The importance of breathability in old buildings

Roger Hunt

Roger Hunt, co-author (with Marianne Suhr) of the Old House Eco Handbook, advises that we need to understand how old buildings control moisture penetration in walls through using the inherent breathability of the materials used.


The single most important thing to understand about old buildings is that they need to ‘breathe’. Although this might seem a rather strange idea, it’s one of the keys to avoiding dampness and decay. What’s important to understand is that buildings constructed before around 1919 were built in a very different way to modern buildings. These rely on the use of impervious outer layers, damp-proof courses, waterproof membranes and cavity walls to keep moisture out of the structure.

Old buildings - be they ancient timber framed hall houses, country cottages, stone faced Georgian townhouses or Victorian and Edwardian brick terraces - generally have solid walls. These were built using weak and porous mortars, plasters and renders based on lime, or sometimes earth or clay, that were often finished with simple, breathable paints such as limewash. When it rained, moisture was absorbed into the walls but then the drying effect of the wind and the sun caused it to evaporate. The same thing happened inside, the moisture from cooking, bathing and other activities was absorbed into the surfaces which acted as a moisture buffer but, because these buildings were draughty and had large open fires, the water vapour was drawn out again and dispersed.

Providing these buildings are properly maintained they remain essentially dry and in equilibrium. This delicate balance is upset when modern products are used during repair and refurbishment work. Employing cement based mortars and renders, ‘plastic’ paints and waterproof sealants can prove disastrous. Moisture is trapped, surfaces break down, damp patches appear and rot and beetle infestation occurs. This may be harmful both to the wellbeing of the building and its occupants.

In simple terms, what’s going on is similar to what happens when we wear a plastic mac. The moisture from our body cannot escape, it builds up between our skin and the plastic and we become very uncomfortable.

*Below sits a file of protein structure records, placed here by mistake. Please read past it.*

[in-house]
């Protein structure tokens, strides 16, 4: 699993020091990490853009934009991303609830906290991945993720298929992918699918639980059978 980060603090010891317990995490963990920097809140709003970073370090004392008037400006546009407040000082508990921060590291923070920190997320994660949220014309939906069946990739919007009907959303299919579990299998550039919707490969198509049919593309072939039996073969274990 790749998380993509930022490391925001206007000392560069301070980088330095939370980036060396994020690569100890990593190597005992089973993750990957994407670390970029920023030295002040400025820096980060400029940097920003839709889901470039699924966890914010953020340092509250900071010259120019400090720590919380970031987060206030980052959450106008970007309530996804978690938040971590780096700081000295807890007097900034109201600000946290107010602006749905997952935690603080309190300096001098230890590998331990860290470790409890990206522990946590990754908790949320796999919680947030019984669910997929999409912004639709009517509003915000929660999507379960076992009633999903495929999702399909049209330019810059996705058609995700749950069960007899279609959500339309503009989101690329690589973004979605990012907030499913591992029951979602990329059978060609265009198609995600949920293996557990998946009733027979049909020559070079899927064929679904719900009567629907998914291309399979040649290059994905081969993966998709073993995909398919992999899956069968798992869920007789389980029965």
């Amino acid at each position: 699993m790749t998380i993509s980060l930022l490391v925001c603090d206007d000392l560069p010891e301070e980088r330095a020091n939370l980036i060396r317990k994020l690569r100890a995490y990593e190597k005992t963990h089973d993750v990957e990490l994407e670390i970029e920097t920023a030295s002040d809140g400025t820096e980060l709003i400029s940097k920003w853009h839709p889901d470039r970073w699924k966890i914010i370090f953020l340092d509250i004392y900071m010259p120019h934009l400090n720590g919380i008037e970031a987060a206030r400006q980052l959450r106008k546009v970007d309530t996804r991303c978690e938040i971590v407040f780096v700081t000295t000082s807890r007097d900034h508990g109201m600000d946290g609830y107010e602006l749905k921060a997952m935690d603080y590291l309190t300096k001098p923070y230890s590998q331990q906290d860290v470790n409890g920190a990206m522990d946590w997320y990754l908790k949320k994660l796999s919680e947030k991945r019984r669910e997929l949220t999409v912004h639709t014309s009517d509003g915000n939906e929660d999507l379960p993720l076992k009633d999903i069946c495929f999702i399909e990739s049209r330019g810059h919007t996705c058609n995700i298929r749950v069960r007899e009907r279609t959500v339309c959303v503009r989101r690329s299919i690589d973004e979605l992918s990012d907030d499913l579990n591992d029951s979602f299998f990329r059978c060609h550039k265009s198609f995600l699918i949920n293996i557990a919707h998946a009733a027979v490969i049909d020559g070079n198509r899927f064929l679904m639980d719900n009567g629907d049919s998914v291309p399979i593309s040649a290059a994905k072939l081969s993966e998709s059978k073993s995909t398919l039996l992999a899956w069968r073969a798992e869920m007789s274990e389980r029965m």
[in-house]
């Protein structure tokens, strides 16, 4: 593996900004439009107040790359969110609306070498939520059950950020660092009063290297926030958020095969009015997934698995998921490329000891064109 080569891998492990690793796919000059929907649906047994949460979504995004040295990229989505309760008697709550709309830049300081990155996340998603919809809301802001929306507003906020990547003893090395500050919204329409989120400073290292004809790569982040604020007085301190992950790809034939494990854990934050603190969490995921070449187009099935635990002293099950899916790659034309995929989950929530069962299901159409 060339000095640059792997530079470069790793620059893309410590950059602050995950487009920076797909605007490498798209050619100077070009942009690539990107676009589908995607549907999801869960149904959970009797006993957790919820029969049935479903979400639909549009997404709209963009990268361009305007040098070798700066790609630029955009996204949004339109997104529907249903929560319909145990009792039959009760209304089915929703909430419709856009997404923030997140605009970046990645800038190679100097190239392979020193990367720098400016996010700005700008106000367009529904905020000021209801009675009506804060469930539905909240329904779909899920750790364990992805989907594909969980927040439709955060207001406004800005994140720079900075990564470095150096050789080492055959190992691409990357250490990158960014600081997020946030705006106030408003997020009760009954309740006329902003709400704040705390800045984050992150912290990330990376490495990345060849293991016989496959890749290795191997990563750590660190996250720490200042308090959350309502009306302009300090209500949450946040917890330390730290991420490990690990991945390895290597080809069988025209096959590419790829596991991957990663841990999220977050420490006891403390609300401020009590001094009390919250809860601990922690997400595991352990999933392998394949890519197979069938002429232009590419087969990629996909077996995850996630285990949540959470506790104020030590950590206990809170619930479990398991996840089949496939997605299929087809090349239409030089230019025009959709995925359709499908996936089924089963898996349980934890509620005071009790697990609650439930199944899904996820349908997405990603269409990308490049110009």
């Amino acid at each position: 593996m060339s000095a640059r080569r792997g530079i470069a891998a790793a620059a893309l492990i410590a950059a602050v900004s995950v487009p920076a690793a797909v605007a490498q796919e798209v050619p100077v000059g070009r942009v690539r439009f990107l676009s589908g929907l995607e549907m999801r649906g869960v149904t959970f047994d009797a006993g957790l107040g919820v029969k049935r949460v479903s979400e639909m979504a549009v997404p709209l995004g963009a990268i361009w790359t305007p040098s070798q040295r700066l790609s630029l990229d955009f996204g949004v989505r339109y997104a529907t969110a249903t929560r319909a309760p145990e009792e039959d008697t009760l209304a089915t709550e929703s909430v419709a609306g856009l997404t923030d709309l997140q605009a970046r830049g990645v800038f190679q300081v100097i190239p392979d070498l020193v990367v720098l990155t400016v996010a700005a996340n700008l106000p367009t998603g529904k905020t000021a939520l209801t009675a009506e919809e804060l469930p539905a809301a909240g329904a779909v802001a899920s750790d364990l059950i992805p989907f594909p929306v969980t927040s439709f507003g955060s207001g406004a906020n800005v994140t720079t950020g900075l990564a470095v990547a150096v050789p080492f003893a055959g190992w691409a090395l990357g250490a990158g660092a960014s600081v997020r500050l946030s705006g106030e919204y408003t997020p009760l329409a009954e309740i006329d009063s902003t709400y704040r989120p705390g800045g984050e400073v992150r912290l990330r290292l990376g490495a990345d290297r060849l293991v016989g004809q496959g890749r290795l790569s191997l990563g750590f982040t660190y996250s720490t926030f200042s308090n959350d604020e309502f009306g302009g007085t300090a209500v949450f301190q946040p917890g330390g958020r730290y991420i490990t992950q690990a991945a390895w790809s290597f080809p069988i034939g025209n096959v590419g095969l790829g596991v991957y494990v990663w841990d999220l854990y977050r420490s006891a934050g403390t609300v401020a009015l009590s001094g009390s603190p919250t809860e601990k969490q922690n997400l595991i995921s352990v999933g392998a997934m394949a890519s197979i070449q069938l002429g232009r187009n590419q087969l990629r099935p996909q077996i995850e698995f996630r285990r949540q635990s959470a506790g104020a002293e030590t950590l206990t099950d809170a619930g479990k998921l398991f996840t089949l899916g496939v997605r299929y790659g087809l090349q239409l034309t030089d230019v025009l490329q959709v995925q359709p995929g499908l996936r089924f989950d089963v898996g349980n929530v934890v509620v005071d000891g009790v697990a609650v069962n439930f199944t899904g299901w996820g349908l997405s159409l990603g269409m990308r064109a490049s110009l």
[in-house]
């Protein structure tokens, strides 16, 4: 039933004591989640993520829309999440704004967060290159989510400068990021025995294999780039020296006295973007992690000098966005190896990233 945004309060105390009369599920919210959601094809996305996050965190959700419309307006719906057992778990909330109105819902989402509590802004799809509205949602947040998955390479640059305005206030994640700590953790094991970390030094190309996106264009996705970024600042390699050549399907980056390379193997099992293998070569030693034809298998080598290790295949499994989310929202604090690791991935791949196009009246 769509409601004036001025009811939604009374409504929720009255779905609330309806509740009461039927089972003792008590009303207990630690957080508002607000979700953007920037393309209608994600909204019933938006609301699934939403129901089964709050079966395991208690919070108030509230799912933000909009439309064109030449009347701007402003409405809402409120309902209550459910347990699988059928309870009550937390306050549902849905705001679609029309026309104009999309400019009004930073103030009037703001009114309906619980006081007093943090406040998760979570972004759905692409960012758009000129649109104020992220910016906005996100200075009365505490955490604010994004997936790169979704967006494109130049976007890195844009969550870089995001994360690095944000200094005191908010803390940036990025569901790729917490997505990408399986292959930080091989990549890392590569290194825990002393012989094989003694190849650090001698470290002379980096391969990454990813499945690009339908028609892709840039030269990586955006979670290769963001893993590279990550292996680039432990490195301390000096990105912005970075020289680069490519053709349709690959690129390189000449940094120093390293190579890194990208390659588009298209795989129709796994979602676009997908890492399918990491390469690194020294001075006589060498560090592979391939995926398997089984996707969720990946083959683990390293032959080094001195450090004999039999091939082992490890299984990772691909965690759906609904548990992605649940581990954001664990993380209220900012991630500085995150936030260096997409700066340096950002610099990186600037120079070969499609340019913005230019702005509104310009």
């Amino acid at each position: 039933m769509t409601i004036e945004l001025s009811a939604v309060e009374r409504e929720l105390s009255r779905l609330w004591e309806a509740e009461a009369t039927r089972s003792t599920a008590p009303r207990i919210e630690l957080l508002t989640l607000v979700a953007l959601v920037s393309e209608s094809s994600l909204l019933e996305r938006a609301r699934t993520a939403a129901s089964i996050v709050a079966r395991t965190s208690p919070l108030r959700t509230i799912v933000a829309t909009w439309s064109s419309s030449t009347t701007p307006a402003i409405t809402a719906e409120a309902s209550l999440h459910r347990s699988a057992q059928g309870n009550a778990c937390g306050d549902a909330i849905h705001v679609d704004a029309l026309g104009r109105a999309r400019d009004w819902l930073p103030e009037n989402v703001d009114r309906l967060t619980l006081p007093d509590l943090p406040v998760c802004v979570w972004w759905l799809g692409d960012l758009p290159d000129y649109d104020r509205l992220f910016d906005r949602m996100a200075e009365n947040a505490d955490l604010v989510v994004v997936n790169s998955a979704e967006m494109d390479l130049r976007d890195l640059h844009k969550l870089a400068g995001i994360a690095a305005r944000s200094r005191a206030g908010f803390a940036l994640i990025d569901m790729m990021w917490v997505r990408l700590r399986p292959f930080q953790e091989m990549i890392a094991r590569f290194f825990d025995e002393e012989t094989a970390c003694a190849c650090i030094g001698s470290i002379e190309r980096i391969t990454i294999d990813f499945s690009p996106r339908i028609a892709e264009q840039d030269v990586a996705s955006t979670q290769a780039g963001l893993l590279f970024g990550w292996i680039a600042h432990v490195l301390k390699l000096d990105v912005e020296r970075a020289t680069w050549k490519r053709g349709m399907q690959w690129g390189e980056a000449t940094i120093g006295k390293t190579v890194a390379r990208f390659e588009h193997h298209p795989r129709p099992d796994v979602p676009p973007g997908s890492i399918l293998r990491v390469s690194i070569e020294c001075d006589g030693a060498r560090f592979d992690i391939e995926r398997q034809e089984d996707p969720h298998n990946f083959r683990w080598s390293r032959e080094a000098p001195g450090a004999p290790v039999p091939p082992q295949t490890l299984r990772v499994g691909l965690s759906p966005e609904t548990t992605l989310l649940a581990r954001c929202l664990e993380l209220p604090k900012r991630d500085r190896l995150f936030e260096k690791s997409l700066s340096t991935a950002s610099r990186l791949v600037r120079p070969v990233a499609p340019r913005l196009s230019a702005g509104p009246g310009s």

Breathability in buildings is often confused with air permeability but it’s important to realise that they’re two totally different things. Breathability is the water vapour transmission rate, or the speed at which vapour passes through a particular material or construction. Air permeability, or air leakage, is the uncontrolled movement of air (draughts) through joints and gaps. This means it’s perfectly possible to install an airtight membrane which is breathable. 

The need to retrofit buildings to make them more energy efficient can compounded problems relating to breathability and moisture. Where airtightness is increased, maintaining controlled ventilation is a must. Equally, careful thought must be given to the choice of insulation. Some modern insulation materials easily trap moisture. Natural insulation materials tend to be better as they’re more breathable and will act as moisture buffers, absorbing and releasing water as the relative humidity within the building increases or decreases.

What we must be wary of is being seduced by products that are claimed to be breathable. Materials may be breathable to some degree but a great many are not nearly breathable enough to be compatible with older buildings. The message is, if in doubt, keep things simple and use traditional, tried and tested solutions.  

 

Traditionally built solid walls are breathable. 

  

Spalling brickwork, the result of using hard cement mortar for repointing.

 

Cement render fails due to trapped moisture

 

Modern ‘plastic’ paints are unsuitable for old walls

 

 

 

Roger Hunt

Roger Hunt is an award winning writer and blogger specialising in sustainability, old houses, housebuilding and traditional and modern building materials. He is the co-author of Old House Handbook and the companion volume Old House Eco Handbook.

Read Roger Hunt’s blog huntwriter and follow him on Twitter @huntwriter

 

 

 

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